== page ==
As the band continued in London and then Sydney, Forster’s style grew wilder. He wore make-up and drag in videos and appearances, always without explanation. It was simply what he chose to wear that day. Perhaps the group, always hurt by the rejection of the mainstream, never quite cottoned on to how out of step they were, how outré and strange. But just as the songs were too smart and layered for an easy pop hit (even their towering single Streets of Your Town carries a reference to ‘battered wives’), Forster was too knowingly out of kilter with our expectations of what a rock singer was meant to be, to look like, how one was meant to speak and act. He was his own man, and a different kind of man at that.

Though the narrative of the Go-Betweens was critical darlings ignored by the charts, the music is now rightly venerated. They were one of the most significant, unique and frequently brilliant acts this country has produced. Less commented on is the effect Forster and McLennan had on changing the idea of what an Australian rock singer is.

From Bon Scott to Peter Garrett and Barnsey, male Australian rock singers were seen as hard-drinking denim-clad brawlers. Michael Hutchence added a Jim Morrison-meets-the synthetic-’80s sexiness to the mix, and Paul Kelly proffered a vision of a people’s poet later that decade, but the uniting factor is that these were all blokes you’d have a beer with. The Go-Betweens, and Forster in particular, were different. Did he drink beer? Would you take tea? Would he steal your partner whilst wearing eyeliner and lipstick?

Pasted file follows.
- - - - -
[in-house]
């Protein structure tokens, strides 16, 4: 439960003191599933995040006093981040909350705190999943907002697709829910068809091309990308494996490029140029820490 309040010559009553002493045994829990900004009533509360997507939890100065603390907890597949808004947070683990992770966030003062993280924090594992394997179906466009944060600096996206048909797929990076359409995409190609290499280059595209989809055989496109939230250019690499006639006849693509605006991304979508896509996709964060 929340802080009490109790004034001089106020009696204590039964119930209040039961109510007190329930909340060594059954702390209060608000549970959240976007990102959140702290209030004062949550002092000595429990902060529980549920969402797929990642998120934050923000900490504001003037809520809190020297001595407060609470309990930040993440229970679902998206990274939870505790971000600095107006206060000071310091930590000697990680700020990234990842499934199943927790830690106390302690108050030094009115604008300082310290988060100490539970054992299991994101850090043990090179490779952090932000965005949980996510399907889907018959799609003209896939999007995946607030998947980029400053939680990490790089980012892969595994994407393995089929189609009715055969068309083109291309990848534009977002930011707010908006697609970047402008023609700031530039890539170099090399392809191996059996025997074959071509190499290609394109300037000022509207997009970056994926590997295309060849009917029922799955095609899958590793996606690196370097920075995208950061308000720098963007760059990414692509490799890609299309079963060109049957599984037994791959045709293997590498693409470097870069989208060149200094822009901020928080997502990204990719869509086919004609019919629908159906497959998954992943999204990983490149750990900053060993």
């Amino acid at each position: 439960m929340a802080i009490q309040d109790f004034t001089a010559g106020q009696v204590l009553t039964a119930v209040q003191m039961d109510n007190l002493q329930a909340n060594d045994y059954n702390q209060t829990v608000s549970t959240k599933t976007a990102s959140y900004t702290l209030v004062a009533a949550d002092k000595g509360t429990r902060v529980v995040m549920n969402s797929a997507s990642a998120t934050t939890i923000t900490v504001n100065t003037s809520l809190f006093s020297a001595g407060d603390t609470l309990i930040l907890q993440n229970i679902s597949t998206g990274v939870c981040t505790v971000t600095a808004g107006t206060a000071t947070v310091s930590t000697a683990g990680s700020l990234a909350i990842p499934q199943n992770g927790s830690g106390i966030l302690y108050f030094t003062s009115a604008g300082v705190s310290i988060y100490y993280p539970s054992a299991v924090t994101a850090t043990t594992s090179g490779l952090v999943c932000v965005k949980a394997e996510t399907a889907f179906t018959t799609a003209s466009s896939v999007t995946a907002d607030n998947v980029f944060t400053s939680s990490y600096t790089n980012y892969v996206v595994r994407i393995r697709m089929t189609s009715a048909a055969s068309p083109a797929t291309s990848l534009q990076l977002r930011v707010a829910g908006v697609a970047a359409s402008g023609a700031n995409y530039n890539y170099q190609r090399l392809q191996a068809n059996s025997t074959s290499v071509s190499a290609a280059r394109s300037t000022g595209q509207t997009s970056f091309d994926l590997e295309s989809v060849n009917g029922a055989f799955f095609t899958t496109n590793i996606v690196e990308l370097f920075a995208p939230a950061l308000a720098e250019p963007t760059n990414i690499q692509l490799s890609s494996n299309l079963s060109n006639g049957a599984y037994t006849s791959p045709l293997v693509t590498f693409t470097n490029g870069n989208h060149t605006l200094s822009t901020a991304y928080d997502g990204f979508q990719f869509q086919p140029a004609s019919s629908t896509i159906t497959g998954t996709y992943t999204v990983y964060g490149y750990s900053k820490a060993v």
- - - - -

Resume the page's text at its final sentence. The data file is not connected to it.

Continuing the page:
It took a while for Australian acts to catch up with the new masculinity Forster forged. Tim Rogers of You Am I had a little of the playfulness, but still covered his rhythmic backing in loudness, burying the vulnerability in overdrive pedals and the wild windmilling of the axe. Forster’s true acolytes emerged through acts like the Lucksmiths and later on the Crayon Fields, Twerps and Dick Diver. The melodies unadorned, the guitars bright and chiming, the accent Australian and the presentation of gender nuanced, playful and gentle.

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His is a story of ignoring the primary mode of being to create something a little more interesting

The easiest way to quell the ripple in a crowd, a heckler or naysayer, is to crank the volume. From the off, Forster was brave enough to go quiet, and express another form of being a man. Now he’s a Brisbane-based father, whose son is in a fine group of his own. Predictably, that son is skinny and angular, dry and arch. The apple hasn’t fallen far, as it were, but in this case it’s interesting that a teenage boy, growing up in the wired world, saw his father’s example of how to be and decided that it was a good path to call his own. Forster’s example allowed many of us to drop the need to express ourselves in the dominant form of Australian masculinity and instead gun for
a style that speaks of gentility, decency, humour, playfulness and charm. His is a story of ignoring the primary mode of being to create something a little more interesting.

After his performance at the Portrait Gallery, Forster stood behind a small desk, signing copies of his really very fine book. And with all those in the line, which snaked well beyond the front doors, he spent a few minutes, asking questions, offering gags, shaking hands, thanking with the kind of genuine focus we rarely, I’d argue, witness up close. Never once checking his watch as staff fluttered about him, trying (failing) to move the line along. He had a little time for each of us. That line about never meeting your heroes? Forster put himself second to his male creative counterpart in the title of his own book – that’s a man worth meeting.